Xinyu Li and Ronald Peeters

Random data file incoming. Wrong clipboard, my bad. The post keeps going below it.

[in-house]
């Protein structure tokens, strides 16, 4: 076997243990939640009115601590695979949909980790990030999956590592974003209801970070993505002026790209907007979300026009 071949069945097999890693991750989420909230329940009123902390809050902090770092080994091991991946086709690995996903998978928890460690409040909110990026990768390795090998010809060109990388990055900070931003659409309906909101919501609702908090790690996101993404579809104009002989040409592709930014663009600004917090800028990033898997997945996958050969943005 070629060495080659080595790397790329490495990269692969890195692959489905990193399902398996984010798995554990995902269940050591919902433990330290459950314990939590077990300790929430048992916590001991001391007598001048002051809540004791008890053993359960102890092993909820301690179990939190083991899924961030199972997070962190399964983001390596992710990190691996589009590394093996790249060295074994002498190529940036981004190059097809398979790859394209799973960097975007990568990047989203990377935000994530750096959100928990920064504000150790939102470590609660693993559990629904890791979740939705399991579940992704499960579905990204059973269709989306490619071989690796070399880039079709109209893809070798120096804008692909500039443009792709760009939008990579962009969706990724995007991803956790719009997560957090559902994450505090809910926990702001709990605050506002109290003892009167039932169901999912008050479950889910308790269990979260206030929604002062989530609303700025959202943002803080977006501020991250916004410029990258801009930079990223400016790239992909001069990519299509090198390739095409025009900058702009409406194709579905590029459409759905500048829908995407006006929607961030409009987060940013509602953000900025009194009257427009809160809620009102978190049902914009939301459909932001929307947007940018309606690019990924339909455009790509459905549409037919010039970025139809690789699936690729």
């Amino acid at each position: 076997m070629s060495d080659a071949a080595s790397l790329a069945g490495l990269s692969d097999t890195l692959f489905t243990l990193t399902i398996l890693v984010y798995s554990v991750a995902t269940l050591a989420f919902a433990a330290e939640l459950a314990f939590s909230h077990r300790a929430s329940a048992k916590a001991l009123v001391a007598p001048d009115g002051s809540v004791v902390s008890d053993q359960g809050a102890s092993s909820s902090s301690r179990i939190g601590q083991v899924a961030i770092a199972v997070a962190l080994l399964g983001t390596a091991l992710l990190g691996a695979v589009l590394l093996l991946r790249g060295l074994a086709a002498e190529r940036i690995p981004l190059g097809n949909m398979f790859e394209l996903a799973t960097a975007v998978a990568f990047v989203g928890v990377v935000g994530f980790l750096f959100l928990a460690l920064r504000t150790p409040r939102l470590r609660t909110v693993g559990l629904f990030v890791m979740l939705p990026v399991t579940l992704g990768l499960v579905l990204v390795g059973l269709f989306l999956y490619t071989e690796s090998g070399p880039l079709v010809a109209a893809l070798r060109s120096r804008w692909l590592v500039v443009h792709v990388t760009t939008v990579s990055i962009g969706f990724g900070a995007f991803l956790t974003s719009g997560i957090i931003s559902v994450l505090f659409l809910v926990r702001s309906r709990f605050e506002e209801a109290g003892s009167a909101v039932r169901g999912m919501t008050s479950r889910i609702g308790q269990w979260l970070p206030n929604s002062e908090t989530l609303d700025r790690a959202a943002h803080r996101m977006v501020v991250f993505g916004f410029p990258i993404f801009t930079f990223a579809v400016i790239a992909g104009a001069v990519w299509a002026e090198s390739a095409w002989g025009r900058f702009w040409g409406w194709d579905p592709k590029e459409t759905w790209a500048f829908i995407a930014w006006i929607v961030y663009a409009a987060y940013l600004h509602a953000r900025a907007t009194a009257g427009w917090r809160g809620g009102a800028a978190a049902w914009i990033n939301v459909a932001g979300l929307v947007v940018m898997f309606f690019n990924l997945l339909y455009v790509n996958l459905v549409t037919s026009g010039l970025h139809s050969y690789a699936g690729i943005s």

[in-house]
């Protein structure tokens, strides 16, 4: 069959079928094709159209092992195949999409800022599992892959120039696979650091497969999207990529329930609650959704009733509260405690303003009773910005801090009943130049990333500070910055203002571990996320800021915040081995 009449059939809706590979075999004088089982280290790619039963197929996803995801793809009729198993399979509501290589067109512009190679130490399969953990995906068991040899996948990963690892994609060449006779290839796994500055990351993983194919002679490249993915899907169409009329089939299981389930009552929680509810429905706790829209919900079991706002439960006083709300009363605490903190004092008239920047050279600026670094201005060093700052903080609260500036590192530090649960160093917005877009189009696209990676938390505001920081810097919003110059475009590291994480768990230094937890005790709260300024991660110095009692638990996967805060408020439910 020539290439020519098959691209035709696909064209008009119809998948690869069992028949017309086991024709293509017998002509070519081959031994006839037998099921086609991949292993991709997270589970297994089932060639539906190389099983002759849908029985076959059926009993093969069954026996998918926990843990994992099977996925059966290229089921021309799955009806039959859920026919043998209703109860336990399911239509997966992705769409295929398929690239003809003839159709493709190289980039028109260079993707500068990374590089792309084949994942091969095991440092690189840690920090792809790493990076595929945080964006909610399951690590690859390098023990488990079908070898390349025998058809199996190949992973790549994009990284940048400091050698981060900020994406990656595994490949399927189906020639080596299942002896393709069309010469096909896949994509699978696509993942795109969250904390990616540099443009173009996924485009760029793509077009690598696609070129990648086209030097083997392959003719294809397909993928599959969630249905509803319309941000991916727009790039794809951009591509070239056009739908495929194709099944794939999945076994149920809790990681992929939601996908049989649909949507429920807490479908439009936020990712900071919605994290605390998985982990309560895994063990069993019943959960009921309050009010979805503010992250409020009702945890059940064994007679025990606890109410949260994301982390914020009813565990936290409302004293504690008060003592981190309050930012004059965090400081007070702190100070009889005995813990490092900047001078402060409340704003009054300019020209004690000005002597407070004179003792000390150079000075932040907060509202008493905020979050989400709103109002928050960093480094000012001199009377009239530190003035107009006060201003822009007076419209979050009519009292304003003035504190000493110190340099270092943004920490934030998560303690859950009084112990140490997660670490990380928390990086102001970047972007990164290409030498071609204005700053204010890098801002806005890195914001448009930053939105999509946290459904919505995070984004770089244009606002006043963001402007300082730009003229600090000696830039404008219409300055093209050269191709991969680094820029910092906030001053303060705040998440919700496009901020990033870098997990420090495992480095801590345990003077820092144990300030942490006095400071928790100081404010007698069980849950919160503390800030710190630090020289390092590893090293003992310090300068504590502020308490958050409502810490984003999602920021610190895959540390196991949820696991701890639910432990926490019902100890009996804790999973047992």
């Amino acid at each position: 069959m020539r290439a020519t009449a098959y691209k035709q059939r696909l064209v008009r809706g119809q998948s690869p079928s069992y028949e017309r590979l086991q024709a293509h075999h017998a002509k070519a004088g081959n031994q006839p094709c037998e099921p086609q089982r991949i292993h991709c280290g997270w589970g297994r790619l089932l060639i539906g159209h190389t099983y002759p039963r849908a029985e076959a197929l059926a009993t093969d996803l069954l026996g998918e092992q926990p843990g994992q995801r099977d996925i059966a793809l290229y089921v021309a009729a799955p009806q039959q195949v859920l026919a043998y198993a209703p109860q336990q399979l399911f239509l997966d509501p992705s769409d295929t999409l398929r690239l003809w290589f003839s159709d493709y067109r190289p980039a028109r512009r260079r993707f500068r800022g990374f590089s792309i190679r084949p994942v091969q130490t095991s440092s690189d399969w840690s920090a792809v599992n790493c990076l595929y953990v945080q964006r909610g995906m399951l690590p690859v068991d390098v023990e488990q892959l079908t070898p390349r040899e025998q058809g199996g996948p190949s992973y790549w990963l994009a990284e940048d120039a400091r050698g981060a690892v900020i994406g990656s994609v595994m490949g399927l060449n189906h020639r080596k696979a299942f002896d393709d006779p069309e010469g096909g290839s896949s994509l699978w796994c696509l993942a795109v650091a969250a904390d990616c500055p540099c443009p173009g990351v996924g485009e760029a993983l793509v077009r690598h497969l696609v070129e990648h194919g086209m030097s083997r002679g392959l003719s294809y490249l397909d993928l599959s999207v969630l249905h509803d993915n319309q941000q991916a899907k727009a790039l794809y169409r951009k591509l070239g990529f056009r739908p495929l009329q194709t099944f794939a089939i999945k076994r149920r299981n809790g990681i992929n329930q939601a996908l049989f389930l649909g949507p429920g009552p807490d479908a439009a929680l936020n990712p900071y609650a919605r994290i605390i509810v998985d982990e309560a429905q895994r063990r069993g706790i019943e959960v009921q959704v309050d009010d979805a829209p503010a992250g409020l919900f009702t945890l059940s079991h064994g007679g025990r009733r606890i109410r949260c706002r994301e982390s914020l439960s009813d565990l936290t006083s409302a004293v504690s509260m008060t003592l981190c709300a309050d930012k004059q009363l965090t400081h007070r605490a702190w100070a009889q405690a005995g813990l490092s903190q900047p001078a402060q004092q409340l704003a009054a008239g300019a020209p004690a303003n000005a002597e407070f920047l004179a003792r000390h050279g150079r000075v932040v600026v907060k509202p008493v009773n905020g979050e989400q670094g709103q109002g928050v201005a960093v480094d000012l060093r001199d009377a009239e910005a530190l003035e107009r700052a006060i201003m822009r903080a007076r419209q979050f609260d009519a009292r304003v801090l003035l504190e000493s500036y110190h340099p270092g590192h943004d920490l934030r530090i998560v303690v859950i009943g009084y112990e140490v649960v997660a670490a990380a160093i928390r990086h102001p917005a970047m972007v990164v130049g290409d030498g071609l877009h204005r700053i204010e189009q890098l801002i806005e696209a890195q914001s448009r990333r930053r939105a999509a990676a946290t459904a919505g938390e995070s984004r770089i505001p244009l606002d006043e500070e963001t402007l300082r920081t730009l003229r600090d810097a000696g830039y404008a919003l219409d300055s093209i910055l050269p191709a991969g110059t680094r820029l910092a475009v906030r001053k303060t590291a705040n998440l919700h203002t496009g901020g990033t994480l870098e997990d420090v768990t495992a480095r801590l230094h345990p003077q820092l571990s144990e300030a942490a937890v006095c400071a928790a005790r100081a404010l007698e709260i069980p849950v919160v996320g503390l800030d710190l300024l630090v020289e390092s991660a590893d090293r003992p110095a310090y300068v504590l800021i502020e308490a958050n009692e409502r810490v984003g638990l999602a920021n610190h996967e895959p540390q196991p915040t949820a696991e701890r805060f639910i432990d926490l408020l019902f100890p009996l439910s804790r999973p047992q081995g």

In the recent past, there have been numerous scandals around poor product qualities in various industries. Although it can be easily rationalized why bad practices have not been reported by the inflictors themselves, it is more difficult to understand why the non-inflicting competitors did not report their rivals’ acts. In this paper, we study these competitors’ incentives to acquire and to disclose information on the quality of their rivals’ products and question when we can leave the information disclosure process to the competitive pressure of markets and when there is a need for governmental intervention. We find that low quality levels can be disclosed in markets that exhibit negative spill-over effects, but should not be expected to be disclosed in markets that exhibit a positive spill-over effect. A regulatory policy on quality testing and disclosure may be more effective in the latter type of market.